British public "proud of the UK's Universities", new poll reveals

 

This BritainThinks poll for Universities UK, part of detailed research produced on public perceptions of higher education, shows that, contrary to much of the political and media commentary, undergraduates and recent graduates display positive feelings towards UK universities – as do UK adults from black, Asian and minority ethnic (BAME) communities.

The poll of 2,063 UK adults showed just 9% of the public feel negative towards universities, with 48% saying they feel positive (with 31% saying they were neutral and 13% saying “don’t know”). Furthermore 66% of people agreed with the statement that they would encourage their children to attend university.

However, there were other positive markers of public opinion too:

  • 58% of people believe that universities have a positive impact on the UK (only 4% disagree)
  • 55% of people agree that people who go to university can get better jobs than those that don’t (34% disagree)
  • 70% of people agree that UK universities are among the best in the world (only 11% disagree)

Although 48% the public overall feel positive towards universities, and only 9% negative, young people are more positive than older people:

  • 55% of 18-24 year olds and 44% of 25-34 year olds say universities have had a positive impact on them personally, compared to 35% of people aged 65+
  • 34% of 18-24 year olds say universities have had a positive impact on their local community, compared to 26% of those aged 65+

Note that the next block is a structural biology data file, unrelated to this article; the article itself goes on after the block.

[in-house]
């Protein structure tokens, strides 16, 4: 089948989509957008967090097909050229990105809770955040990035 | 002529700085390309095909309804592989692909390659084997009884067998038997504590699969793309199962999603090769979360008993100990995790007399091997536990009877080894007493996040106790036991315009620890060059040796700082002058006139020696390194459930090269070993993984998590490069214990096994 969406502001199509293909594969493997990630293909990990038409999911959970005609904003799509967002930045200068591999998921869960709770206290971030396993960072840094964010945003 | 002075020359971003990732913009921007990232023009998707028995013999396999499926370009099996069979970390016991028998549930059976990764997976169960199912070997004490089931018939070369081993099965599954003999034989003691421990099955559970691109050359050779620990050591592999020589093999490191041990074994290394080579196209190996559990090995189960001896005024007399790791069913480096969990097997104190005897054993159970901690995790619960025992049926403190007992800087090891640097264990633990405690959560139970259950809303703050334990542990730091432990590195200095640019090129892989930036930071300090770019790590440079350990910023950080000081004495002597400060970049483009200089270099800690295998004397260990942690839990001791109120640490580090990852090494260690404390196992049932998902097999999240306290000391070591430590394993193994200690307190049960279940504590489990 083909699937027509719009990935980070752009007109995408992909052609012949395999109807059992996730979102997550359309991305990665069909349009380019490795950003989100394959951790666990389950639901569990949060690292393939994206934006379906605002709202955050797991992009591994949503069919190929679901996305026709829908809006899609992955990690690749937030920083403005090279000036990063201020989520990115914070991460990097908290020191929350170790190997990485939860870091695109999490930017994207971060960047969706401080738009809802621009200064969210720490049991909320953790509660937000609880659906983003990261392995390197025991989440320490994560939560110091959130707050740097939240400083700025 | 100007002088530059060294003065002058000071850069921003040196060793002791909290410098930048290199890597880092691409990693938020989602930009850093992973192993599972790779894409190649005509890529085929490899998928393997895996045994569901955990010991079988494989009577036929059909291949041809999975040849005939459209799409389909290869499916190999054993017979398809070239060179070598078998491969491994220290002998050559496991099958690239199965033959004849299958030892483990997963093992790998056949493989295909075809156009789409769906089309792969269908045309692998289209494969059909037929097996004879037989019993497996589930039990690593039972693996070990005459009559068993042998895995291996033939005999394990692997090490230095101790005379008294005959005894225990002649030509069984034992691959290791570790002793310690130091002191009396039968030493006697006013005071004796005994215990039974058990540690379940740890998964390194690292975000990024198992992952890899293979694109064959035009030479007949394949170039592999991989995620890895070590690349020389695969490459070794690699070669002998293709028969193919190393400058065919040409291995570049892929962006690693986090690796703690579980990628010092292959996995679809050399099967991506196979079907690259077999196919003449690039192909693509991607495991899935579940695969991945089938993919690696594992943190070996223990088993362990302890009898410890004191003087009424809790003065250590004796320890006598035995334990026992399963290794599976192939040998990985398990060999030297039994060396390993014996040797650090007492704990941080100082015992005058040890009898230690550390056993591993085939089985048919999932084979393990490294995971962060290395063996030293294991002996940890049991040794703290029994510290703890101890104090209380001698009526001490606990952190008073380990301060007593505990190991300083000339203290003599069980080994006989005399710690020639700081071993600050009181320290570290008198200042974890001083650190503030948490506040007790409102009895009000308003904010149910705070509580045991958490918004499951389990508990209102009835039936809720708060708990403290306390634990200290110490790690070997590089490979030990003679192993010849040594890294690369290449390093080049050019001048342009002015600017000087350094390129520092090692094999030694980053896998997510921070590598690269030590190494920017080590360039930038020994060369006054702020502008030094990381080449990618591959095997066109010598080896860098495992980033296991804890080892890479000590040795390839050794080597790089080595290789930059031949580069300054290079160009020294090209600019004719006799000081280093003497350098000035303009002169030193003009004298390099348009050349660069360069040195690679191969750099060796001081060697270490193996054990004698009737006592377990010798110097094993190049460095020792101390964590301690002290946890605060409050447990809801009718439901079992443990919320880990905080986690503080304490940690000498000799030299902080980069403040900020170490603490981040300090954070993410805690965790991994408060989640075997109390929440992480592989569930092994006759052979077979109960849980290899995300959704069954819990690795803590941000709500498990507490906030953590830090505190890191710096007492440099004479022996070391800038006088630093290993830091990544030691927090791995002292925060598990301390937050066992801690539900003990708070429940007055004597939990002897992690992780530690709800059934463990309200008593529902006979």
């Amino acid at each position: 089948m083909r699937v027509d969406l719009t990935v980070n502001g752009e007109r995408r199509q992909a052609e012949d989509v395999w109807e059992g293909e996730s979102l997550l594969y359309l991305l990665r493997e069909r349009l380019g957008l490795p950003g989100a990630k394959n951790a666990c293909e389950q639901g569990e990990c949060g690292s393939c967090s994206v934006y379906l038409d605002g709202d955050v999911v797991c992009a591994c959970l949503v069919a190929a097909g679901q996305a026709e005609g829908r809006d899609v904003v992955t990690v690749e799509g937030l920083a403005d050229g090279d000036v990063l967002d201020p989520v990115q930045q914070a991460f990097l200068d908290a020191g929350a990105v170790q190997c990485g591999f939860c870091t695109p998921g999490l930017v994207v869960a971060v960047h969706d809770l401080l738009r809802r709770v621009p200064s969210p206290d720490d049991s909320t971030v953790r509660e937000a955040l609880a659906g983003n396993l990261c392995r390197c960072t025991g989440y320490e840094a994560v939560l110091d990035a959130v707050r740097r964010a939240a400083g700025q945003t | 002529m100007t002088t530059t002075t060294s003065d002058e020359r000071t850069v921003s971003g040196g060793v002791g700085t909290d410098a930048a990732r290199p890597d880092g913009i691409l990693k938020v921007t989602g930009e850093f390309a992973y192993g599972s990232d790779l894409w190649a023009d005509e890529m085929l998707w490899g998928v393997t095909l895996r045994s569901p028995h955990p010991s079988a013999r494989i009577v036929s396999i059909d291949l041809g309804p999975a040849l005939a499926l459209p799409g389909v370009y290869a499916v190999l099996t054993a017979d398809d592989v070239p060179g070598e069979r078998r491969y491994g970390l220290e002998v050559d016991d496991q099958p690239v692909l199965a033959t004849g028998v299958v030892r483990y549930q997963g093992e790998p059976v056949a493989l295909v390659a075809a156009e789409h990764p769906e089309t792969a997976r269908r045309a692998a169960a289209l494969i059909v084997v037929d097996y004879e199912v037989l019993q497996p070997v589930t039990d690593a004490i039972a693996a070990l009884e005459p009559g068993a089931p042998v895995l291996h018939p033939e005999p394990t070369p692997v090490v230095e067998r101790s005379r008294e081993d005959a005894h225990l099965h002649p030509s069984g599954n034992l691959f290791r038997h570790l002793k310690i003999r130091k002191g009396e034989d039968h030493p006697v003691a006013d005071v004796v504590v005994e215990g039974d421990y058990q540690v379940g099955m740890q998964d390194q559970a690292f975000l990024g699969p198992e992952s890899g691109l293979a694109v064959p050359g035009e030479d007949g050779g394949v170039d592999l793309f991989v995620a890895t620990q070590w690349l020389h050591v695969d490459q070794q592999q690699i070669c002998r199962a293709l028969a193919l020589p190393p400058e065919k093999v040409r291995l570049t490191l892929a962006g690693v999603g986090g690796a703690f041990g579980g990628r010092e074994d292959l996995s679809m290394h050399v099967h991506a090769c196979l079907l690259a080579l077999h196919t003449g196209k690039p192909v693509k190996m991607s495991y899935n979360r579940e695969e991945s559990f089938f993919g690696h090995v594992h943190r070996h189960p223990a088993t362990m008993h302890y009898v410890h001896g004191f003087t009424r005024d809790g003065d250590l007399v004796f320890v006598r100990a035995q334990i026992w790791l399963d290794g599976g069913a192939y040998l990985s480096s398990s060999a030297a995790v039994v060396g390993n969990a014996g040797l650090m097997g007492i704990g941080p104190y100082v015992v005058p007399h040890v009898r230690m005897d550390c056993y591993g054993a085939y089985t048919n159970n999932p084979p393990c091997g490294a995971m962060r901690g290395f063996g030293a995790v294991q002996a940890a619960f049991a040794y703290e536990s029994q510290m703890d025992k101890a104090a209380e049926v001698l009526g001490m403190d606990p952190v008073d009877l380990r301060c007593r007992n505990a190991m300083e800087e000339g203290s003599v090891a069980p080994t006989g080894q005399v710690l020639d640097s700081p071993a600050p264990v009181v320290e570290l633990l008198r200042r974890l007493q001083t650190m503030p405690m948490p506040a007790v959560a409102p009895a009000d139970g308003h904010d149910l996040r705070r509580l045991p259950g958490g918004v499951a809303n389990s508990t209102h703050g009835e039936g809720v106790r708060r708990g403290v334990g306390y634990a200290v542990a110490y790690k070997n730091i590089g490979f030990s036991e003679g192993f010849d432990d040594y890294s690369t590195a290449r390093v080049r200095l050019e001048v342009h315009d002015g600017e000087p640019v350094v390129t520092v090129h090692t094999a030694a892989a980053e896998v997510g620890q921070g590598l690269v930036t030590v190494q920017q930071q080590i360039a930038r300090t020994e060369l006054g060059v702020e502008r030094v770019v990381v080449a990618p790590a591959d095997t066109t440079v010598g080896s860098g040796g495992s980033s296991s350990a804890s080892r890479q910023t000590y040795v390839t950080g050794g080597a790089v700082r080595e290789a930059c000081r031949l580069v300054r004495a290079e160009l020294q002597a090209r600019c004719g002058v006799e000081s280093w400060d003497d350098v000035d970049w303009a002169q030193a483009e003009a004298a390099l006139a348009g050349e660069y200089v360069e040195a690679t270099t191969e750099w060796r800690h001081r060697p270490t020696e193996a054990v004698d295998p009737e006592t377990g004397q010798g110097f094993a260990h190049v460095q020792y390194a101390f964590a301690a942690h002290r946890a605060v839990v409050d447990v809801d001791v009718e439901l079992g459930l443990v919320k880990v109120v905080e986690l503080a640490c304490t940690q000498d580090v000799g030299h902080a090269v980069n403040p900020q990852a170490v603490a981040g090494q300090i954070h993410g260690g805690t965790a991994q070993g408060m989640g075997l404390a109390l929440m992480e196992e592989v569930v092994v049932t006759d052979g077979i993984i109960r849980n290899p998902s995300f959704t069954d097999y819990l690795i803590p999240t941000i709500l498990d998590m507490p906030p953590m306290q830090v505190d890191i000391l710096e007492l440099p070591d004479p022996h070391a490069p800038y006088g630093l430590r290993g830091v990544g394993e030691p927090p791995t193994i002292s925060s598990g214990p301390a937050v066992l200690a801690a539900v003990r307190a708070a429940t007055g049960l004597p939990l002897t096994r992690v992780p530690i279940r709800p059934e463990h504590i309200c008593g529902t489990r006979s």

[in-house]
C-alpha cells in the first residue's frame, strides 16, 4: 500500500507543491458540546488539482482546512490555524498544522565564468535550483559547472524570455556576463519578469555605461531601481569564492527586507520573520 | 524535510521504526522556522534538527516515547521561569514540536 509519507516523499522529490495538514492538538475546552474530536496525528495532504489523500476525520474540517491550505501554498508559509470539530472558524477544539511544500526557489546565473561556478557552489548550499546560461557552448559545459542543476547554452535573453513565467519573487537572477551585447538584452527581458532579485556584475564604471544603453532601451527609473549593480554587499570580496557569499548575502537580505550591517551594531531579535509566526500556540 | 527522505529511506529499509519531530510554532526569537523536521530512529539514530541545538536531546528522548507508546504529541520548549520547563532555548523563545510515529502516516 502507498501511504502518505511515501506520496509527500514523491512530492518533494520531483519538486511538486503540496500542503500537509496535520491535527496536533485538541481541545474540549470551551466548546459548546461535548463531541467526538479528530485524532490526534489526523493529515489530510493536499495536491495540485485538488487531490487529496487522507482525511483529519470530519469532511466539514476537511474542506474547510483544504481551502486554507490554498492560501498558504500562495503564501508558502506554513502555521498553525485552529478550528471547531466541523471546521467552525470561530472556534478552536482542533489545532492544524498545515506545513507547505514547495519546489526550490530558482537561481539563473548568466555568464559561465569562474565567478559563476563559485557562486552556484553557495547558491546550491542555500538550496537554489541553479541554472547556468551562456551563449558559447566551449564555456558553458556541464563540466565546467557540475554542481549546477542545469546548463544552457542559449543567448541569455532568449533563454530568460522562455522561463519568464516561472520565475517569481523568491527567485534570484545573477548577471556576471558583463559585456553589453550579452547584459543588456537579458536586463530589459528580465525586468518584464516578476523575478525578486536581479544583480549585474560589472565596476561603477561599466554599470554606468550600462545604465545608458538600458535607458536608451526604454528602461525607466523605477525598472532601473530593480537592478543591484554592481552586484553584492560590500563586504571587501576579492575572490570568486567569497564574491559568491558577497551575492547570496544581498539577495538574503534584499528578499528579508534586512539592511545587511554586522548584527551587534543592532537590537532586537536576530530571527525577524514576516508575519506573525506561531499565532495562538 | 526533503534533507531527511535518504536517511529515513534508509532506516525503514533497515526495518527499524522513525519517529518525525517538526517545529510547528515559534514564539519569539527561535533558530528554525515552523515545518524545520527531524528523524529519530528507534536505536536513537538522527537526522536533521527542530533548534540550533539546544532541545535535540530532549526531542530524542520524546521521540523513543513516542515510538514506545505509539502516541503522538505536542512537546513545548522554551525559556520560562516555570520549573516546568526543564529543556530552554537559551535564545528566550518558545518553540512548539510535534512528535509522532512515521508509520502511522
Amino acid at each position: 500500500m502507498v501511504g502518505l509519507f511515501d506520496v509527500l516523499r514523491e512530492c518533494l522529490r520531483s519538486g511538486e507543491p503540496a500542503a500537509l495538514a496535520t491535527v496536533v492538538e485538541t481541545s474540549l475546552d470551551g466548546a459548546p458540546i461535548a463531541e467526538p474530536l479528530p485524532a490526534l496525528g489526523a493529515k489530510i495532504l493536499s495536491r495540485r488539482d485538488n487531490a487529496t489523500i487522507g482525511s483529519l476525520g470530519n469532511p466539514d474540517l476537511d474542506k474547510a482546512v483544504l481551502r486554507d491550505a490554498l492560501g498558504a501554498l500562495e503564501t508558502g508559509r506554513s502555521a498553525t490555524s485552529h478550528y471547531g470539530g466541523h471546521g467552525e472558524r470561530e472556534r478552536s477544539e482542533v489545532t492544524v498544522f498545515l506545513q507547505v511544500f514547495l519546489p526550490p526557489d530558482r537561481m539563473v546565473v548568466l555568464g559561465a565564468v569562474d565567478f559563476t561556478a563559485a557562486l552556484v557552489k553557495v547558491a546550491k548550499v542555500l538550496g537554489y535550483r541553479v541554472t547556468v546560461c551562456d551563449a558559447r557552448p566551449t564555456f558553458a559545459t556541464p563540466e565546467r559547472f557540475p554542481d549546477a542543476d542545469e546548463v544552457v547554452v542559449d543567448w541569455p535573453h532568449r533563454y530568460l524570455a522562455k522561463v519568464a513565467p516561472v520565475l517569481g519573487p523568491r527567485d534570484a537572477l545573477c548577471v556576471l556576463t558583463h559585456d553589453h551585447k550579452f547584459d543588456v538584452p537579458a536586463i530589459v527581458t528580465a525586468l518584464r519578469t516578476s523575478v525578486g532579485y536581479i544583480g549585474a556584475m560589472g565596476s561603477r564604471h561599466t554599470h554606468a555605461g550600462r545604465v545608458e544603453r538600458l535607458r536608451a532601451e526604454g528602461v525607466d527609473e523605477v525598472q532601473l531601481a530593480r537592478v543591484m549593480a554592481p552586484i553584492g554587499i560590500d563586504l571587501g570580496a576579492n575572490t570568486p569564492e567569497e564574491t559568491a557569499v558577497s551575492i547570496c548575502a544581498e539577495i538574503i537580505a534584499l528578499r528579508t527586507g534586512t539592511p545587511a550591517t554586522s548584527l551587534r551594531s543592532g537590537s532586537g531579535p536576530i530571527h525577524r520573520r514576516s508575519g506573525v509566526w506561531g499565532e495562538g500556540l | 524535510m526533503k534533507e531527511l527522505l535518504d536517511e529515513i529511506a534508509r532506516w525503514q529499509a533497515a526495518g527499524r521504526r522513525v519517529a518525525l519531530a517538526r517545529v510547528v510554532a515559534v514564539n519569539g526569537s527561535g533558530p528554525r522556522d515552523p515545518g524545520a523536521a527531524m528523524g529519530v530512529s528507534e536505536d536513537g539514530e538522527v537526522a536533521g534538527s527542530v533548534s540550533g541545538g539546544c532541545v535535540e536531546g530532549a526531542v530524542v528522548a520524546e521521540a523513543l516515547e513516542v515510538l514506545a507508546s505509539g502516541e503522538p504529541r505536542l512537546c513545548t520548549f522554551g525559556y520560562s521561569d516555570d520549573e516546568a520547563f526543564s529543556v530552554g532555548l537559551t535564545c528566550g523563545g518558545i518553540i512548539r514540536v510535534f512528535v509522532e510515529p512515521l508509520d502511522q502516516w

• Young people are much more likely to disagree with the statement “university degrees do not equip graduates with the skills they need to be successful in the workplace” (35% of 18-24 year olds disagree, compared to 24% of those aged 65+)

Over the last 18 months, there has been significant media coverage about university access and attainment, particularly for ethnic minorities. This debate has raised valid questions that the sector must deal with, and UUK is working together with the NUS to help universities tackle the gap in BAME students’ achievements at university.

But this poll also reveals that BAME communities have retained confidence in the university sector.

  • BAME adults are much more likely to say that universities have a positive impact on their family than white adults (60% compared to 43%)
  • BAME adults are more likely to say that universities have a positive impact on the UK as a whole than white people (68% compared to 57%)

Professor Dame Janet Beer, President of Universities UK and Vice-Chancellor of the University of Liverpool, said: “There is a myth that the public are sceptical about the merits of universities – and that an increasingly large number of young people think higher education is a waste of time. In fact, as this research shows, the opposite is true. The public are hugely positive towards universities and see the benefits of a university education. Crucially, this is most true of those with direct experience of university – existing students and recent graduates. That is one of the reasons why demand for university places has remained high despite there being fewer 18-year-olds in the population.

“Politicians need to work with the higher education sector to extend the number of people accessing universities and to give more support for flexible learning, promoting pride in what is a world-class sector, rather than creating new obstacles.”

Viki Cooke, Founding Partner, BritainThinks, said: “BritainThinks is delighted to have worked with Universities UK to understand current public attitudes towards universities. In spite of a wave of negative media coverage, the public is positive and proud of the sector, recognising its importance and contributions to individuals, local communities and the nation. Crucially, in times of uncertainty, the public is keen to hear more about the sector’s achievements.”


Thursday, 15 November 2018

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